E-Alert Case Updates
North Carolina Minority Business Enterprise Program Deemed Unconstitutional, in Part
H.B. Rowe Co. v. Tippett
In 1983, the North Carolina General Assembly enacted a statute designed to remedy racial and gender-based discrimination in state highway construction contracts. That statute, N.C. GEN. STAT. § 136-28.4 (the North Carolina Minority Business Enterprise Program), requires the North Carolina Department of Transportation to establish aspirational goals for the participation in road construction contracts by minority-owned and women-owned businesses. The goal is for contractors to award 10% of their subcontractor work to minority-owned businesses, and 5% of their subcontractor work to women-owned businesses. Contractors who cannot meet this aspirational goal can conform to the statute by demonstrating that they utilized good faith efforts to comply, such as the unsuccessful solicitation of minority and women-owned subcontractors.
The lawsuit here was initiated by contractor H.B. Rowe. H.B. Rowe was the lowest bidder on a North Carolina road construction project. H.B. Rowe’s bid included 6.6% women subcontractor participation and zero minority subcontractor participation. Its contract was denied because there was a lack of good faith compliance with the statute’s minority subcontractor participation goal. There was evidence that H.B. Rowe did not solicit enough minority subcontractors. When H.B. Rowe lost the bid, it filed suit in District Court, challenging the constitutionality of N.C. GEN. STAT. § 136-28.4.
H.B. Rowe argued that the North Carolina Minority Business Enterprise Program violated its rights under the Fourteenth Amendment’s Equal Protection clause. The District Court granted summary judgment in favor of the State, finding that the statute was constitutional in its entirety.
On appeal, the 4th Circuit first considered the constitutionality of the race-based aspect of the statute. To be constitutional, racial classifications must withstand strict scrutiny, which means that the statute must be narrowly tailored to a compelling government interest. Even racial preferences in statutes intended to benefit minority groups are subject to strict scrutiny by the Court. To justify a race-conscious measure, a state must identify past discrimination with specificity and present strong evidence that the remedial action is necessary.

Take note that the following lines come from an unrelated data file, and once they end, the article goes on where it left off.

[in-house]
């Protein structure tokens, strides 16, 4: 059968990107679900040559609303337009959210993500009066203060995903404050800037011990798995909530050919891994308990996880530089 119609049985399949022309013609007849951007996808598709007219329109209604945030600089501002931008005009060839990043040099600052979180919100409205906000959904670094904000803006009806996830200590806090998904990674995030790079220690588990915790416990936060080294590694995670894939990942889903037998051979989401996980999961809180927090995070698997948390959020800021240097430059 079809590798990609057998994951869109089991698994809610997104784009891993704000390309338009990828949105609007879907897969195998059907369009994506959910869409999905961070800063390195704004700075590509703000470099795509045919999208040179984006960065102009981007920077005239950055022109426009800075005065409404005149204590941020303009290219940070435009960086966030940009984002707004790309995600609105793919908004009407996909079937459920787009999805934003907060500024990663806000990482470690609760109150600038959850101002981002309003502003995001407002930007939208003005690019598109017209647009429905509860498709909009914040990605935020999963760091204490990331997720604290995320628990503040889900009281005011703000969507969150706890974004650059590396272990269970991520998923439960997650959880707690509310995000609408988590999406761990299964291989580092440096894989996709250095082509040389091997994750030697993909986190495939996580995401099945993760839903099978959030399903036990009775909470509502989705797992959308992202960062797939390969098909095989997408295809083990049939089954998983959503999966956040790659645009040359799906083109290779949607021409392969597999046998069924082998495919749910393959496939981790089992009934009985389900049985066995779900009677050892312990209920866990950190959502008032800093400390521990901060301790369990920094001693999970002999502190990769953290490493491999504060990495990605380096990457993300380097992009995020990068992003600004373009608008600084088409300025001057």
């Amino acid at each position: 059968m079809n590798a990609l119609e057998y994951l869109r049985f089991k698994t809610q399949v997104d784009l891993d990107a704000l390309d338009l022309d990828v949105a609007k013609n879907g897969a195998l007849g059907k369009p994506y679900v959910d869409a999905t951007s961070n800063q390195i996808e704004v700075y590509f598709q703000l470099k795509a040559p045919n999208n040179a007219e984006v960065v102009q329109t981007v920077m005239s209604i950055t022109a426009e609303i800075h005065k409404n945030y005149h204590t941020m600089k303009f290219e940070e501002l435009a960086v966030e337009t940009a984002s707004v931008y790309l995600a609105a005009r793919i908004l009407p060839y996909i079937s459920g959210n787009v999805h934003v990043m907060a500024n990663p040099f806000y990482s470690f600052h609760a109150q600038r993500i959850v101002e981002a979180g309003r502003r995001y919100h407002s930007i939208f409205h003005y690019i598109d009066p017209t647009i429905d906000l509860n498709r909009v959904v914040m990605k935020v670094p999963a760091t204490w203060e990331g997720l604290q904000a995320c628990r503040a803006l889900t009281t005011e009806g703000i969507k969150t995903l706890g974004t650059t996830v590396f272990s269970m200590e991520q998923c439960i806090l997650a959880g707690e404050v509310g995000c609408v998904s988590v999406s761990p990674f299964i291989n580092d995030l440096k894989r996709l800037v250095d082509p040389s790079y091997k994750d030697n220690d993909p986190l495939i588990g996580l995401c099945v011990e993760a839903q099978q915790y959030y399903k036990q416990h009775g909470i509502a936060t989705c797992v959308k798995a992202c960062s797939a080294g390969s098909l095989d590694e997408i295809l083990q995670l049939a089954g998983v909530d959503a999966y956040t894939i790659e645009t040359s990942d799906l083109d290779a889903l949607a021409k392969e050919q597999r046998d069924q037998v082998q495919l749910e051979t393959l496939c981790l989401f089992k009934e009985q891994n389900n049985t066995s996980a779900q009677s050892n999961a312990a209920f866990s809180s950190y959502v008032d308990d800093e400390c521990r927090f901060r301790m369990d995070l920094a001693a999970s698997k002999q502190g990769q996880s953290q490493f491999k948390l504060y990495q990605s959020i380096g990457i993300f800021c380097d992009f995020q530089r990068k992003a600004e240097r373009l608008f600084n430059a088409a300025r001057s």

In defense of the statute, North Carolina presented evidence that the statute was necessary to remedy past race discrimination. First, it presented a 2004 study commissioned by the North Carolina General Assembly. The study found that contractors underutilized minority subcontractors. The study also found that generally, low value contracts were awarded to minority-owned businesses. Second, North Carolina relied on anecdotal evidence collected from telephone surveys of construction company employees. The telephone surveys elicited evidence of a “good old boy” network of white contractors that discriminated against minority subcontractors.
Based on the evidence presented, the Court of Appeals concluded that North Carolina met its burden of producing strong evidence for the necessity of minority participation goals to remedy discrimination against certain minority subcontractors. Further, the statute was narrowly tailored because it was flexible. The statute’s goals were only aspirational, not rigid, and good faith efforts to conform with the statute waived compliance.
Next, the Court considered the constitutionality of the gender-motivated aspect of the statute. To be constitutional, the gender classification must withstand intermediate scrutiny, which means that the statute must be substantially related to an important governmental objective. The 2004 study demonstrated that contractors over-utilized women-owned subcontractor businesses. North Carolina failed to provide empirical or anecdotal evidence that women-owned businesses were disadvantaged. Consequently, the Court invalidated the part of the statute aimed at women-owned businesses.
The majority opinion was written by Judge Diana Motz, and Judge Beaty and Judge Niemeyer concurred. Although he concurred in the judgment, in a separate opinion, Judge Niemeyer took issue with the fact that the General Assembly’s studies were commissioned after the statute took effect. Therefore, to Judge Niemeyer, there was a lack of evidence concerning whether disparities existed at the time the program began. Even though he pointed out deficiencies in the statute, he concurred with the judgment of the majority opinion. Judge Beaty wrote a concurring opinion to emphasize the history of discrimination against minorities and to stress that the statute served North Carolina’s high interest in attempting to remedy this past discrimination.
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